This method for the determination of trace metals was developed in 1950s by Alan Walsh is now universally popular and widely practiced. Atoms in the ground are excited by absorption light and they return to the ground state with emission of continuous as well as line spectra.
The AAS meth relies on the absorption line spectra of dissociated free metallic atoms. The line spectrum (transition is characteristic for each element present in the sample and the intensity of the transition lines is correlate to the metal atomized by the thermal device (flame or furnace).
Essential components of an AAS set up consist of – (1) a light source for generating characters radiation, (2) an atomizing unit for generation of atomic vapour of the analyte in a hot flame or a furna (3) optical system (monochromator and dispersion unit), detector and recorder system for detection a measurement of absorption signals.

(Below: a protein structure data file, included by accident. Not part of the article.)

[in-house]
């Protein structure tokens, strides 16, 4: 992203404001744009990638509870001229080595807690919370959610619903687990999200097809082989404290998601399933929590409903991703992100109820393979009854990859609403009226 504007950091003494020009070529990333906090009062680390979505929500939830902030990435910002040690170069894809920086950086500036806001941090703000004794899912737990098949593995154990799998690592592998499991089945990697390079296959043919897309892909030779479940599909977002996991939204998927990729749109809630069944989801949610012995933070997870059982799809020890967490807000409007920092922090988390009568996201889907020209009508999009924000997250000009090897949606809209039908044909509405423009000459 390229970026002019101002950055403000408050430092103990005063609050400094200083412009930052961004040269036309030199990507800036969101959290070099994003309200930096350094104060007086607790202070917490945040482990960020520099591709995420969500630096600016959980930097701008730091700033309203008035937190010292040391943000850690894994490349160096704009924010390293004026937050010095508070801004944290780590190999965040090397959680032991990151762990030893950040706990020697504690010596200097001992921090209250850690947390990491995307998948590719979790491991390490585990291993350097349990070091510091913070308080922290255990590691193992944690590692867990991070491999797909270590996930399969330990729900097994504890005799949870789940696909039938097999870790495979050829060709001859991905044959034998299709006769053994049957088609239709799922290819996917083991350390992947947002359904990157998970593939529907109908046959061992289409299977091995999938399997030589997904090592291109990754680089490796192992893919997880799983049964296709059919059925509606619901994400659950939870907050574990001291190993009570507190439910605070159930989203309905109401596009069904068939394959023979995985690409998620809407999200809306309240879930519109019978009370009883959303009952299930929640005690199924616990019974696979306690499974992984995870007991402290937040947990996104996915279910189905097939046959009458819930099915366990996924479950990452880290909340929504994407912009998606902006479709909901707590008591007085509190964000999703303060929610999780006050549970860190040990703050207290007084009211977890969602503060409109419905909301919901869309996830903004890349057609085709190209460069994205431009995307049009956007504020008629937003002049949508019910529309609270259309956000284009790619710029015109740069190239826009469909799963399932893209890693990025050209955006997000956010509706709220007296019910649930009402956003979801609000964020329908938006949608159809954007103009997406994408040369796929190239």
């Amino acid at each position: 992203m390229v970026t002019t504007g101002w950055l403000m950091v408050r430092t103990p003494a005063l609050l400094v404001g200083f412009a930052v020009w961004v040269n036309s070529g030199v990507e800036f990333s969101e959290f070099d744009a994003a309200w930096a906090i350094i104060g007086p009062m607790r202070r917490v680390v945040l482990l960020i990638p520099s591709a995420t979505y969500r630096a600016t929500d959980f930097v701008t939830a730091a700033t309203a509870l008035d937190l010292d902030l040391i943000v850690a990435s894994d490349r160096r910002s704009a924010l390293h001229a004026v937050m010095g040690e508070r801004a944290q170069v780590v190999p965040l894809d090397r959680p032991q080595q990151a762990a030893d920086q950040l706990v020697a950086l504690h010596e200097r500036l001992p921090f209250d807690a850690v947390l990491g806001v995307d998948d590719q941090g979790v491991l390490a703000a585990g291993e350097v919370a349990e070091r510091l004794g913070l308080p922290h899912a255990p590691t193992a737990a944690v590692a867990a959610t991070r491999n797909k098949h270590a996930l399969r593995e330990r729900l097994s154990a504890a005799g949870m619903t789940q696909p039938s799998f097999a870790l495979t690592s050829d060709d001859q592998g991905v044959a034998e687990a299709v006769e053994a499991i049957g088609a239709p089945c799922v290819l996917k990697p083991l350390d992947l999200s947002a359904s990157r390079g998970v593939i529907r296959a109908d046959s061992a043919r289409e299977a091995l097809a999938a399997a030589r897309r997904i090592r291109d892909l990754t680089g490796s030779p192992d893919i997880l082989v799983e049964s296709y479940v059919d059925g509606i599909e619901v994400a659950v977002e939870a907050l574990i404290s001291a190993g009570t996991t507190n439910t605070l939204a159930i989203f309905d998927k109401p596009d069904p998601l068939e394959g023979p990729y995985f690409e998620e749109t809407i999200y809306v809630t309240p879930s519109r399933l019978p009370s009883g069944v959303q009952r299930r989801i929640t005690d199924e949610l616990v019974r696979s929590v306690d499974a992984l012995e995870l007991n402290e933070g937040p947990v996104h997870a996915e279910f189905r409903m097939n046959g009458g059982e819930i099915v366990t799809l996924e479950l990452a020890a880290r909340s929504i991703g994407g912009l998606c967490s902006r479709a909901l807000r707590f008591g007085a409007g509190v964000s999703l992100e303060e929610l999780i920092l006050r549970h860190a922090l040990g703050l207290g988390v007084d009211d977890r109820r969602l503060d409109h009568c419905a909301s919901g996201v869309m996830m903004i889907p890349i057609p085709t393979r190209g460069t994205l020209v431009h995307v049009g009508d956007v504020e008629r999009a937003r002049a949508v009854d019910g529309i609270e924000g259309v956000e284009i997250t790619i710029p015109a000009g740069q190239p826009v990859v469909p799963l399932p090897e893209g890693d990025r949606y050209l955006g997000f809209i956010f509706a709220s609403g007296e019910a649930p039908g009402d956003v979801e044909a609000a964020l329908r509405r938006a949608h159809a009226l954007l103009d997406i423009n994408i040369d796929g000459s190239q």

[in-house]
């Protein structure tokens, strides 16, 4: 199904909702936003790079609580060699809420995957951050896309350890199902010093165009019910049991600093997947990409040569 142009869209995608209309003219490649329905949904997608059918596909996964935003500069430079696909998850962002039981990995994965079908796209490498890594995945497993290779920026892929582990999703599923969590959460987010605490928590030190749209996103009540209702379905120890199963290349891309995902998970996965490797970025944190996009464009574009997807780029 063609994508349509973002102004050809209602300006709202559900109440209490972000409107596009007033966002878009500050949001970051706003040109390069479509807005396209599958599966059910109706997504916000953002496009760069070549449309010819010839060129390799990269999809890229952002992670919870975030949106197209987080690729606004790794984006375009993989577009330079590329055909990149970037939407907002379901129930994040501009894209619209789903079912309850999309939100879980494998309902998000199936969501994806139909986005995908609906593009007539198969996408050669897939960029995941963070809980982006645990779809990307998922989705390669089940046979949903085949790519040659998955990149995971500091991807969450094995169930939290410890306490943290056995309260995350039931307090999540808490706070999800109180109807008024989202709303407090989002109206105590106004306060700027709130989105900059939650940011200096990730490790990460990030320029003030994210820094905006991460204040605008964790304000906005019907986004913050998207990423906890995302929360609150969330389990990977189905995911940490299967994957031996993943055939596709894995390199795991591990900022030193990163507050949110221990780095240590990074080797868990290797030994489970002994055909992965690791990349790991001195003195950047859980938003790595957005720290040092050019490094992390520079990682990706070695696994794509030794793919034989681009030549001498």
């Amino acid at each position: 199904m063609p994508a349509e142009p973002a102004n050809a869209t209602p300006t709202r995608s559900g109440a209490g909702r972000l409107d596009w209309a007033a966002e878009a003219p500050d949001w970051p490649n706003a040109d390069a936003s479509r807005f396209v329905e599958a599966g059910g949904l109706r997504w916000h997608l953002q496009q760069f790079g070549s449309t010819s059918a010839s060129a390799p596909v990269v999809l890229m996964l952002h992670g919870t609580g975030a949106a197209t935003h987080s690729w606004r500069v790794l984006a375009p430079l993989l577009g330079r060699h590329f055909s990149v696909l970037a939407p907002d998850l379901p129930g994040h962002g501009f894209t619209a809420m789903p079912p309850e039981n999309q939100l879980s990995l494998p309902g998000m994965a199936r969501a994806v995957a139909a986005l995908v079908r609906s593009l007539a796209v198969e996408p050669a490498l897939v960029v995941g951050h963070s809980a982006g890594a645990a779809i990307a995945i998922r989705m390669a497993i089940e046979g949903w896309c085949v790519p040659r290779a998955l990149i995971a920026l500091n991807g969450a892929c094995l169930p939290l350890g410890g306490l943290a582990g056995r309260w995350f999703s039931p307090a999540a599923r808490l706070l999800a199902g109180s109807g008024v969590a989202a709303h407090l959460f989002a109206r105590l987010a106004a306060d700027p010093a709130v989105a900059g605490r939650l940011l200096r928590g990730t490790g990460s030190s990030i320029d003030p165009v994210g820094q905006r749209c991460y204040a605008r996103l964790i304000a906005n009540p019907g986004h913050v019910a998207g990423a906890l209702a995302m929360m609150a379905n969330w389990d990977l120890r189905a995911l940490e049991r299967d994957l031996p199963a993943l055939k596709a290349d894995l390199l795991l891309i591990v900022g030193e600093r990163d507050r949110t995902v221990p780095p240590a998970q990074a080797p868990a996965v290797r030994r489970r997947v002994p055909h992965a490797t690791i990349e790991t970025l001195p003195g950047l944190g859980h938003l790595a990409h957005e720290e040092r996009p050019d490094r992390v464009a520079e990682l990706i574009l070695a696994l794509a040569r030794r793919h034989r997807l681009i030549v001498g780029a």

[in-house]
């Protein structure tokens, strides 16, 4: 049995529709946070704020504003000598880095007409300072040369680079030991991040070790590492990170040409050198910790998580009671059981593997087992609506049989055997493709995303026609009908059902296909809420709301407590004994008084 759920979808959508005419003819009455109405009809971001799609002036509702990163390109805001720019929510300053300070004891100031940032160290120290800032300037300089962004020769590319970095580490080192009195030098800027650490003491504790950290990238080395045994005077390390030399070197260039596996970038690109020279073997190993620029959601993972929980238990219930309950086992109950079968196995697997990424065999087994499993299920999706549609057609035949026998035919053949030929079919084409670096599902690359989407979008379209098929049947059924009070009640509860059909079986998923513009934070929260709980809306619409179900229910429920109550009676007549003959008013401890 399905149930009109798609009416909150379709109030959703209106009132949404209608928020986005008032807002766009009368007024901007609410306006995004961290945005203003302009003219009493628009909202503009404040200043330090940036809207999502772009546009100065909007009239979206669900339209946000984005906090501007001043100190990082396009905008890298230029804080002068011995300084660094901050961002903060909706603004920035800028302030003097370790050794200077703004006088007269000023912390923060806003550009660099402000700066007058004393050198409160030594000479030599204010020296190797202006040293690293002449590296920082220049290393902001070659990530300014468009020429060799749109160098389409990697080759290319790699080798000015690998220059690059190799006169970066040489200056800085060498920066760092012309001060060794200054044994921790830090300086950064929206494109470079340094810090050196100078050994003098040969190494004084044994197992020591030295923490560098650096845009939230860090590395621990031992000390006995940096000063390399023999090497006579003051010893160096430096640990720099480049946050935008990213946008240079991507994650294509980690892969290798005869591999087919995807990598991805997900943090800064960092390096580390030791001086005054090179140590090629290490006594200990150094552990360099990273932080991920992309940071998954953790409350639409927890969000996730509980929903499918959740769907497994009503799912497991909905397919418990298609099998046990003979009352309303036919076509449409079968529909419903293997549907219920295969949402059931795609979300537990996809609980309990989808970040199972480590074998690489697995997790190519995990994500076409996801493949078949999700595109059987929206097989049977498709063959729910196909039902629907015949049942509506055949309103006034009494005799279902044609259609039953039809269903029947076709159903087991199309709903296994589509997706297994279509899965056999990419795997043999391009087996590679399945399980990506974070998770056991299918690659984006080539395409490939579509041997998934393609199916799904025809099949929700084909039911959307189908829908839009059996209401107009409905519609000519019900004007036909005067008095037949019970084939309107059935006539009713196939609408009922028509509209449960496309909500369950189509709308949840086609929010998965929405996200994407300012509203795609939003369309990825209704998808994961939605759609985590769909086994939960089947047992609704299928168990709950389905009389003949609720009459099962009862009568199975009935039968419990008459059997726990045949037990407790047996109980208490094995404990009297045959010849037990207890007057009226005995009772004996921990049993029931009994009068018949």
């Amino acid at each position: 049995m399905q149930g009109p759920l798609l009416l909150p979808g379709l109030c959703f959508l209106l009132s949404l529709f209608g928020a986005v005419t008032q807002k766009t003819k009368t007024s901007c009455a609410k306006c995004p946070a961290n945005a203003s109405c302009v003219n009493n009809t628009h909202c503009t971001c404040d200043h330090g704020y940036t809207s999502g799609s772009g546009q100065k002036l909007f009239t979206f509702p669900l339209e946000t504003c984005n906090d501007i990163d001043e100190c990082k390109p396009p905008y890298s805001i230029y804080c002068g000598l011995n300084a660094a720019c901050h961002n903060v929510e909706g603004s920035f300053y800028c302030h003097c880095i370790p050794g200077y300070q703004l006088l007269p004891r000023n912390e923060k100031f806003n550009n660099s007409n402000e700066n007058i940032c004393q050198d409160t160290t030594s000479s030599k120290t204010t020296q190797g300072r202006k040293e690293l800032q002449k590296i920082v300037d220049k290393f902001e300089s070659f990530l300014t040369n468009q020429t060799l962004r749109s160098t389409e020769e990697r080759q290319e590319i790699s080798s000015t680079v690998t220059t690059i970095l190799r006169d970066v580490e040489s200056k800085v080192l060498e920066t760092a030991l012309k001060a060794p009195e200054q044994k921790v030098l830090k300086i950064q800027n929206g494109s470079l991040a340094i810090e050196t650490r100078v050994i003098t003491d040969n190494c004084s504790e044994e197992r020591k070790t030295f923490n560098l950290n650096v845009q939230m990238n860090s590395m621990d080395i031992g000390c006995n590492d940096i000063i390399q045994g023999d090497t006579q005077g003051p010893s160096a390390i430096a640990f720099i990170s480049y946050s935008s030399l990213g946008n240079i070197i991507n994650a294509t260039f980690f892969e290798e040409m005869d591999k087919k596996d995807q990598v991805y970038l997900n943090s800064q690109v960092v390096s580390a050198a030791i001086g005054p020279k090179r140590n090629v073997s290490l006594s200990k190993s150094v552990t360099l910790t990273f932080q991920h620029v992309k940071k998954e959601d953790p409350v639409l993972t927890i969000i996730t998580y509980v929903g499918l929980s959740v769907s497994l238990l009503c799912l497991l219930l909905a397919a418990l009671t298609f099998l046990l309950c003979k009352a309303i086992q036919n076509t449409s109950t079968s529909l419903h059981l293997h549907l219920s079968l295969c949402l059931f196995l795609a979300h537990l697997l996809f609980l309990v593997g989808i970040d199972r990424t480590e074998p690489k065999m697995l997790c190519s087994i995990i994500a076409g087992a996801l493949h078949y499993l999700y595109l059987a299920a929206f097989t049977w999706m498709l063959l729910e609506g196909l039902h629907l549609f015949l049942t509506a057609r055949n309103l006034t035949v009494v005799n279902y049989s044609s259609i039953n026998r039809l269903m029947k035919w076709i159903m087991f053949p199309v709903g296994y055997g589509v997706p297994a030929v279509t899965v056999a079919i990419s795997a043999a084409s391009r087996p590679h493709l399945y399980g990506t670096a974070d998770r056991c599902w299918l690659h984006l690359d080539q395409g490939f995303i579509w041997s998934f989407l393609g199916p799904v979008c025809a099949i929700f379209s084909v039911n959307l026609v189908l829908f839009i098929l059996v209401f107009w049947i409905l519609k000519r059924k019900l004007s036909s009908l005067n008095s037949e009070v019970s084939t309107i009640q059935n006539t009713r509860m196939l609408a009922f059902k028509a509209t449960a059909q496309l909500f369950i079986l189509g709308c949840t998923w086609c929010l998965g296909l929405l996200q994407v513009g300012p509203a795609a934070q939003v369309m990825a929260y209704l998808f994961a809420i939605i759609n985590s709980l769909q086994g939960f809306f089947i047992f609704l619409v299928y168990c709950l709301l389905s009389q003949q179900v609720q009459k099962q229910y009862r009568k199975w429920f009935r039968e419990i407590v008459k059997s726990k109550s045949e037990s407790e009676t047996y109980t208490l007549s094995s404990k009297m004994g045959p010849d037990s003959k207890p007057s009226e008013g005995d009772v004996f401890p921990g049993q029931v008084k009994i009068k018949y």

Lines of both emission and absorption spectra for atoms involve transitions to or from ground and occur at identical energies. However, the emission lines are usually more in number than absorption lines. The lines common to both are called on ‘resonance lines.
Atomization by flame method is usually achieved by preparing the sample as a dilute solution an aspirating this with the oxidant or fuel-oxidant mixture before it passes into the combustion area.
The heat of the flame and the action of the reducing gases convert the constituents of the sample to state. AAS measurement is based on the concentration of the ground state atoms in the flame as only measured by the spectrophotometric principle-absorption of light from a beam passing through the flame.
Conversion of sample to its neutral atoms is never complete. The degree of atomization dependent upon various factors like energy levels of electrons in the atom, flame temperature, retention time of the components in the flame, composition of the flame gases (fuel rich or fuel deficient) a various types of matrix effects.